To quick start your journey, I put together a collection of 5 short challenges, that you can complete without much preparation. Here they are:

 

1. Take a Cold Shower

Why: A cold shower is freaking uncomfortable, especially if you’re used to lukewarm or hot showers. Plus it has a wide range of health benefits like increasing circulation, reducing muscle soreness and improving your skin.

How: This shouldn’t be too complicated, but you have a couple of different options:

  •       Take your normal shower. Once you’re done, gradually turn the water colder and colder until it’s the coldest possible. Stay in there for at least a minute.
  •       Stand under the shower, turn it cold and then turn it on. Stay in the cold water for 20 seconds, then go warm for 10 seconds and alternate between the two. Finish with a minute of cold.
  •       Turn the shower on and turn it cold. Then step in and deal with the shock. You should try to stay at least more than a minute.

 

My Experience:

Cold showers have always been something I tried to avoid. I hated it. And I didn’t know why anybody would do it. I took my first cold shower as part of Phase 1 of the Live Hard Program by Andy Frisella. The task was to do 5 minutes and it was freaking me out, because once I got in there I was short of breath and struggling. Fortunately the body adapts quickly and while it was still freezing cold at the end, my breath has turned into a deep but somewhat normal rhythm. The best feeling is when you step out of the shower and you have this tingling sensation on your skin. This was over a year ago and after over a hundred cold showers it has now turned into a habit to finish my shower with cold water most of the time.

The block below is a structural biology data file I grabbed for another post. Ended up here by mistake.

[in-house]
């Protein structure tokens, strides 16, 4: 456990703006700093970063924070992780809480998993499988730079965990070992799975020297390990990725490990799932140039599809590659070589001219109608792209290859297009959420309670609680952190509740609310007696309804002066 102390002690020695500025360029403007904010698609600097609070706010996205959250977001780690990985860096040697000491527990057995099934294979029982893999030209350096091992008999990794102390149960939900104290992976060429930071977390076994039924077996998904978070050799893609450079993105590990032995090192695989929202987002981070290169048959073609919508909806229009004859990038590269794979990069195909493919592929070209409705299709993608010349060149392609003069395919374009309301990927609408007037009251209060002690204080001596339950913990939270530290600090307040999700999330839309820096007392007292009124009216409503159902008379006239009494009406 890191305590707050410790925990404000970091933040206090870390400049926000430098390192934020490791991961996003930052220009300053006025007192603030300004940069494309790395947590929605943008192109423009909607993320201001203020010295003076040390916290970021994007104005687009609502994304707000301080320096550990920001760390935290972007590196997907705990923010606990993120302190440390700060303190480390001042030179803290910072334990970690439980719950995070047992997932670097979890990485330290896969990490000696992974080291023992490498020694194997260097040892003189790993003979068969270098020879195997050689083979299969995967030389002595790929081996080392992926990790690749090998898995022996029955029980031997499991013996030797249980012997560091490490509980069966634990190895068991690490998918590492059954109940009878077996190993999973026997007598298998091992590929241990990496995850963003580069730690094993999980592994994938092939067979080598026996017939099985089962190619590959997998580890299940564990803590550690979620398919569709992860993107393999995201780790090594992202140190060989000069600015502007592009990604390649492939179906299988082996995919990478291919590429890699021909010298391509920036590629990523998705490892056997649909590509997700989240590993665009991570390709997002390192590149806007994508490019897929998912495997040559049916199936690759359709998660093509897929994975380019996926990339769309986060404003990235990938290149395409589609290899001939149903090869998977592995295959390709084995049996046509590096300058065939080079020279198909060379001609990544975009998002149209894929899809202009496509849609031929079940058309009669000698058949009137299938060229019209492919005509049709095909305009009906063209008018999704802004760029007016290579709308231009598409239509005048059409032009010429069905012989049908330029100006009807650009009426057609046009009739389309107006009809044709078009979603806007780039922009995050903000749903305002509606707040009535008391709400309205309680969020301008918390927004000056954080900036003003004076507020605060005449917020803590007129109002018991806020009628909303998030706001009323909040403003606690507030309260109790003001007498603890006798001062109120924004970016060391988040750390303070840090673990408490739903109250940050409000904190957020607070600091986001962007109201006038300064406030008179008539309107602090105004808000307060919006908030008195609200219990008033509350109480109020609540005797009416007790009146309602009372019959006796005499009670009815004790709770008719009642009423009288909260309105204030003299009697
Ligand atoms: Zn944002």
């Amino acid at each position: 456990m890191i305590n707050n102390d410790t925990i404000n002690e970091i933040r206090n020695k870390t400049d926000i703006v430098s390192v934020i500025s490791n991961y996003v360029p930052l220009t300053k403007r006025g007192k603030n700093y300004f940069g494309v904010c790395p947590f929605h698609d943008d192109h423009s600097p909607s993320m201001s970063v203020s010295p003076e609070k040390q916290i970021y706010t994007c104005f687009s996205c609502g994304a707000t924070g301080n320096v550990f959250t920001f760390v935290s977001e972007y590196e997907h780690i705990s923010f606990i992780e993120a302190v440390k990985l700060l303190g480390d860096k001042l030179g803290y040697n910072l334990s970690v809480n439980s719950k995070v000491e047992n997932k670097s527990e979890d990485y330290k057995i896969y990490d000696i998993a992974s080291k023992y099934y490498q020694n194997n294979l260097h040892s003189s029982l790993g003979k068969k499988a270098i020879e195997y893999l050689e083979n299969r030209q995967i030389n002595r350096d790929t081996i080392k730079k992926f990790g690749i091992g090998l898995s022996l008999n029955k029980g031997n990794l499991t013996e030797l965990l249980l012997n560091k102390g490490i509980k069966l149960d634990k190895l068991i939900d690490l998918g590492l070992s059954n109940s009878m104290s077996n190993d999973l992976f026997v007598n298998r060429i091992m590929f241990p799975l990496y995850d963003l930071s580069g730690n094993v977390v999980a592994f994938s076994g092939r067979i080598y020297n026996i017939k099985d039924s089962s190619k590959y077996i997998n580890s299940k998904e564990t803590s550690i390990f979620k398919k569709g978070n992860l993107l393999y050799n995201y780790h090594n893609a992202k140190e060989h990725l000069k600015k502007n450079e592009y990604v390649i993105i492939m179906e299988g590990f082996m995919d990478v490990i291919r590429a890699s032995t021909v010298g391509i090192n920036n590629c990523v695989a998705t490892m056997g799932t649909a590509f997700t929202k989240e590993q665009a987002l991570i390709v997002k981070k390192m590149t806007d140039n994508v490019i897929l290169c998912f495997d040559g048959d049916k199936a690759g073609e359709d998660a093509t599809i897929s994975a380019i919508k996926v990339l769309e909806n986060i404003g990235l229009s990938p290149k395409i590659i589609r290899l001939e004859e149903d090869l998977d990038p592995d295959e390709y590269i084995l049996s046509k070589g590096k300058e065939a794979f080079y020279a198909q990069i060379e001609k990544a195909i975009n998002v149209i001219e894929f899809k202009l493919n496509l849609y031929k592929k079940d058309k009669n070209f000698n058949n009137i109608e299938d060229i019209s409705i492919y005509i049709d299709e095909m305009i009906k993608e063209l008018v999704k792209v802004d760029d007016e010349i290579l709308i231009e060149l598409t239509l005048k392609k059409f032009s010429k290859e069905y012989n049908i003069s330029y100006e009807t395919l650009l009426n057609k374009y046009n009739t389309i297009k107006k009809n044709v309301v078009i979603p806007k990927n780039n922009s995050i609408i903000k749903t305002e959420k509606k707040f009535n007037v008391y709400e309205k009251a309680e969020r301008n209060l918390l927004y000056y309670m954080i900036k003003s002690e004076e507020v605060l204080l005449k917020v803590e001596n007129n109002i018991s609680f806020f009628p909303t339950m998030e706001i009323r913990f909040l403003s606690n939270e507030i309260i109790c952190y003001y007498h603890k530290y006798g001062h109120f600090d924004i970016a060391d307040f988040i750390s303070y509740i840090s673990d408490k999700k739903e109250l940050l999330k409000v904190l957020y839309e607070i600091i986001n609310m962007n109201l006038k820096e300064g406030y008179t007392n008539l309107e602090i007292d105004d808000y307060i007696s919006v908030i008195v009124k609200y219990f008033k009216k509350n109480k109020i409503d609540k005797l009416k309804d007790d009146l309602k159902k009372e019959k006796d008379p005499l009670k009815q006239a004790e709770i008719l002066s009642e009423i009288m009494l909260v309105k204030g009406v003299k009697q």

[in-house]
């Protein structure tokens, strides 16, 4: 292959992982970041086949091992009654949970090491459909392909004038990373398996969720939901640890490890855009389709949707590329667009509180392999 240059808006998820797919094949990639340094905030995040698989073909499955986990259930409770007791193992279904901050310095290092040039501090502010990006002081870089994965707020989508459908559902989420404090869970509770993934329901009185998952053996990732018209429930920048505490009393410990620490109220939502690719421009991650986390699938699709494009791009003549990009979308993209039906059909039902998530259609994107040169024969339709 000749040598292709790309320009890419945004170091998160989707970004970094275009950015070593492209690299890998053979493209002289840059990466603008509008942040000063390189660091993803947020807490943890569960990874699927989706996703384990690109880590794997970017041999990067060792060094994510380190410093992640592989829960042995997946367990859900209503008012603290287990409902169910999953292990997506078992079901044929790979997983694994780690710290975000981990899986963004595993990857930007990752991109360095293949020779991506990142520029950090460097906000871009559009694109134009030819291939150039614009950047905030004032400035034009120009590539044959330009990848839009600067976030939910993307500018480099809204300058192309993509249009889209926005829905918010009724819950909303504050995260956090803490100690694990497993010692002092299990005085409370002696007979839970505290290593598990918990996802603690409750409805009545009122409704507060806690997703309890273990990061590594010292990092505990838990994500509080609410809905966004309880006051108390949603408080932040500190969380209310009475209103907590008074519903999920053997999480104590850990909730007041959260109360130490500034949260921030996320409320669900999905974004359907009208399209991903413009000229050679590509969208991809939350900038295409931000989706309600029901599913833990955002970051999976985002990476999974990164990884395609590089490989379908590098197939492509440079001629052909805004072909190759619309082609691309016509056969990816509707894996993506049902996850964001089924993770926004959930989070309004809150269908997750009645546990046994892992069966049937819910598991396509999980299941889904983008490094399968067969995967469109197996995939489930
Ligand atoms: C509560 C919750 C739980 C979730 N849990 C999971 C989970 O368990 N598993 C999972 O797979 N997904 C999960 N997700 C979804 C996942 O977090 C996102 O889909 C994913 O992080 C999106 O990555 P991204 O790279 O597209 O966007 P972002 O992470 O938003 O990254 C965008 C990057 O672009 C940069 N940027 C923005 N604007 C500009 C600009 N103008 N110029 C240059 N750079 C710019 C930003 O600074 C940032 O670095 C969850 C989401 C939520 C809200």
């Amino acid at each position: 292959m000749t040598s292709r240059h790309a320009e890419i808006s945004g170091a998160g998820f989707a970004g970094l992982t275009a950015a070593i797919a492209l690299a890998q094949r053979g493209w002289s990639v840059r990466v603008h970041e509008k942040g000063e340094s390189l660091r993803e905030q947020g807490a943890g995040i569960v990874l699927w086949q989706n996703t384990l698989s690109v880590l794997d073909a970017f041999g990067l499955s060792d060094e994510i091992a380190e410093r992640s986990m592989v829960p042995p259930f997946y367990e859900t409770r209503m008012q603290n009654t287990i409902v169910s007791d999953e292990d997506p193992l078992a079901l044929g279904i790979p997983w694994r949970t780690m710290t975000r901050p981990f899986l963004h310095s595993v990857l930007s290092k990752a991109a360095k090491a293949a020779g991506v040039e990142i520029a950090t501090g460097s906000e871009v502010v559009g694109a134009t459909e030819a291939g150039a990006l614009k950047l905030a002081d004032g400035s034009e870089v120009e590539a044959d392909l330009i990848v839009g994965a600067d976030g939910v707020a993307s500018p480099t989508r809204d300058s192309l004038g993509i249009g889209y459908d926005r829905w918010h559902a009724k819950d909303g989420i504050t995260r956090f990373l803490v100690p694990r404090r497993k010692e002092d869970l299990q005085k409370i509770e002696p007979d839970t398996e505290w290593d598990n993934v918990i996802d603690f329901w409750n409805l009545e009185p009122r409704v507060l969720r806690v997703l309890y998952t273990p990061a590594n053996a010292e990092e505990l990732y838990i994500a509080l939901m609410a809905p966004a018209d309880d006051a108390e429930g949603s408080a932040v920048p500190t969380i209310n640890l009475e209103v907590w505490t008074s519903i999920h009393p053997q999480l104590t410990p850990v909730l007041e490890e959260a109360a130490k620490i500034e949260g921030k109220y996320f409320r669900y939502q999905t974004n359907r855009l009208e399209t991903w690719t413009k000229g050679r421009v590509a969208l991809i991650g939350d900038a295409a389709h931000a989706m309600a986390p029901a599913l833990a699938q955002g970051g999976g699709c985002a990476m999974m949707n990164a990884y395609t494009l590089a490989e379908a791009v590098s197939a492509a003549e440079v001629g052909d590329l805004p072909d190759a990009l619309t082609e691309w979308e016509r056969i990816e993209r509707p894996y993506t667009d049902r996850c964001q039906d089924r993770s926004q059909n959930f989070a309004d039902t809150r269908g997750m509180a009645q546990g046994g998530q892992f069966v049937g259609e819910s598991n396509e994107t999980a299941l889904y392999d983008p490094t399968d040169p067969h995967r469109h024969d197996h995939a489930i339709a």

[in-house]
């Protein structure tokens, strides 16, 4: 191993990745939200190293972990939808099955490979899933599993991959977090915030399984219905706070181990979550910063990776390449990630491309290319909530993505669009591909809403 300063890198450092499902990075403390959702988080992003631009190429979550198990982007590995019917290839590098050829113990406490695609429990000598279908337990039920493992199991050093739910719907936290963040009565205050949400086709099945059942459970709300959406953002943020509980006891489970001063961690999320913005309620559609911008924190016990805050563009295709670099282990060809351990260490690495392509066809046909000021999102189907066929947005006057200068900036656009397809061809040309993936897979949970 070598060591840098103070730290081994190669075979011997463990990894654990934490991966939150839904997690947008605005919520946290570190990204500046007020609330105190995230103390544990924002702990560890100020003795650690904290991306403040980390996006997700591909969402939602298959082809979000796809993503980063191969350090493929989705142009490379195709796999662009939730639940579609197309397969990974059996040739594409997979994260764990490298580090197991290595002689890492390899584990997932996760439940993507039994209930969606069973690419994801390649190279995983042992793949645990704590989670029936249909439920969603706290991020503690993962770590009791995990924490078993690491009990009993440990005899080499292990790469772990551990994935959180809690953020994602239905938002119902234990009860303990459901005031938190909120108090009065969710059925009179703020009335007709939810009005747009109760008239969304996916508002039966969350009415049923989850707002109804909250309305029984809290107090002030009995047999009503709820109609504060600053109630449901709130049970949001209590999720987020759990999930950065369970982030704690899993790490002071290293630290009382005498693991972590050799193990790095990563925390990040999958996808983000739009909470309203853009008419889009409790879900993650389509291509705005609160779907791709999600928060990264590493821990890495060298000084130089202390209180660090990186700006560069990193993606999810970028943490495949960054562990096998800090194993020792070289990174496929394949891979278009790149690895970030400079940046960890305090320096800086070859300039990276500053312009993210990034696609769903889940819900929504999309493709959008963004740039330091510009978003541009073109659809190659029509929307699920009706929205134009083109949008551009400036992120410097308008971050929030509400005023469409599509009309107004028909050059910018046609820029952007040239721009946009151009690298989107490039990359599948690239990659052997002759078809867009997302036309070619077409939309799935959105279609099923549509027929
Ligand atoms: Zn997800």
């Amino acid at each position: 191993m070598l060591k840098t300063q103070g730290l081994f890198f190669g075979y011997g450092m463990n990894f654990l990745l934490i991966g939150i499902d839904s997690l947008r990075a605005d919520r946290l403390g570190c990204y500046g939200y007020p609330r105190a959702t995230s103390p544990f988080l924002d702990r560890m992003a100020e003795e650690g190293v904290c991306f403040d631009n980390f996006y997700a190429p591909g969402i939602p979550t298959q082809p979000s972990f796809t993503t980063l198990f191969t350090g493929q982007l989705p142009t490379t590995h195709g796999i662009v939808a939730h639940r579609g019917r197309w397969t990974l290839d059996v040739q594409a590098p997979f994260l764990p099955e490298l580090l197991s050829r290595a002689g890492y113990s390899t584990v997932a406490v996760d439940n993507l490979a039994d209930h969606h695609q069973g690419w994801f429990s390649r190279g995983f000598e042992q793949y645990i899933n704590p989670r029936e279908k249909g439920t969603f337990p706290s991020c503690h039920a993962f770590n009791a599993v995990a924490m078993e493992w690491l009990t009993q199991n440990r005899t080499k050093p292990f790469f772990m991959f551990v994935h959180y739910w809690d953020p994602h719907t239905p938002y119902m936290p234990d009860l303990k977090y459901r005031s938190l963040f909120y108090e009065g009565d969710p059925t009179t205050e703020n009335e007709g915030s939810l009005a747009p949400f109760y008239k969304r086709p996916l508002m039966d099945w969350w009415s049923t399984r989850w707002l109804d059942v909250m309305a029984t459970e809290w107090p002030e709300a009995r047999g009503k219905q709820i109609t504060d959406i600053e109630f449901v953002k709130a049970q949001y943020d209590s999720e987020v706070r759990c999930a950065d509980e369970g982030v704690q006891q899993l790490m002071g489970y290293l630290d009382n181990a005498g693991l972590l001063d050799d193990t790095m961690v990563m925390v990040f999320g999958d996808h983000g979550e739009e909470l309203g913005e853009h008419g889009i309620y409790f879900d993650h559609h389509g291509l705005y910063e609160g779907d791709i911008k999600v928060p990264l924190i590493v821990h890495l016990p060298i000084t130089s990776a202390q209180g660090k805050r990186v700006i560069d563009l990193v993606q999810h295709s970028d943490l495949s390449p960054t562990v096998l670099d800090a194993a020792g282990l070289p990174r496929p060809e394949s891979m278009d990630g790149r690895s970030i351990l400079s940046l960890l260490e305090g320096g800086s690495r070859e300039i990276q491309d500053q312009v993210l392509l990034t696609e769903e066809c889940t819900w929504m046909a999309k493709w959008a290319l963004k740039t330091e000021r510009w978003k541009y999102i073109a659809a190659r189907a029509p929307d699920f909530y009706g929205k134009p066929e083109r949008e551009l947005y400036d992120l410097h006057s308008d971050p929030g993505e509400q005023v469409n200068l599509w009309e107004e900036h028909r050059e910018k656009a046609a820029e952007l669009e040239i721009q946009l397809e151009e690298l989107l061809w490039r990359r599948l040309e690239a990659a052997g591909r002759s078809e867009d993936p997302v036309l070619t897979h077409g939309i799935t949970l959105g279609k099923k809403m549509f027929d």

Don't worry, I can assure you that it gets much easier over time and you get used to it. Start small if you have to and work your way up.

I also listen to my body. My favorite thing is to take a cold shower after exercising, because the body is heated up anyway. But when I go straight to bed after showering, I usually don't take cold showers, because it has a negative effect on sleep if you do it right before you go to bed. So listen to your body and don't take a cold shower if you just came home from a long winter walk and are completely frozen.

Cold showers have been good for my skin, too. I tend to have dry skin and notice a big difference when I take regular hot showers compared to cold showers.

As a last tip I can recommend the 5 Second Rule by Mel Robbins. In a nutshell, it's about counting down from five and when you get to zero you perform the action you want (or don't want). For example, I stand under the shower, count down from five and at zero I turn it on.

 

2. Eat Something Unfamiliar

Why: This is really uncomfortable, because your mind basically screams at you DON’T EAT THIS. Do it anyway. 😉 The bonus here is that it can double as a great experience with friends or family if you don’t do it alone.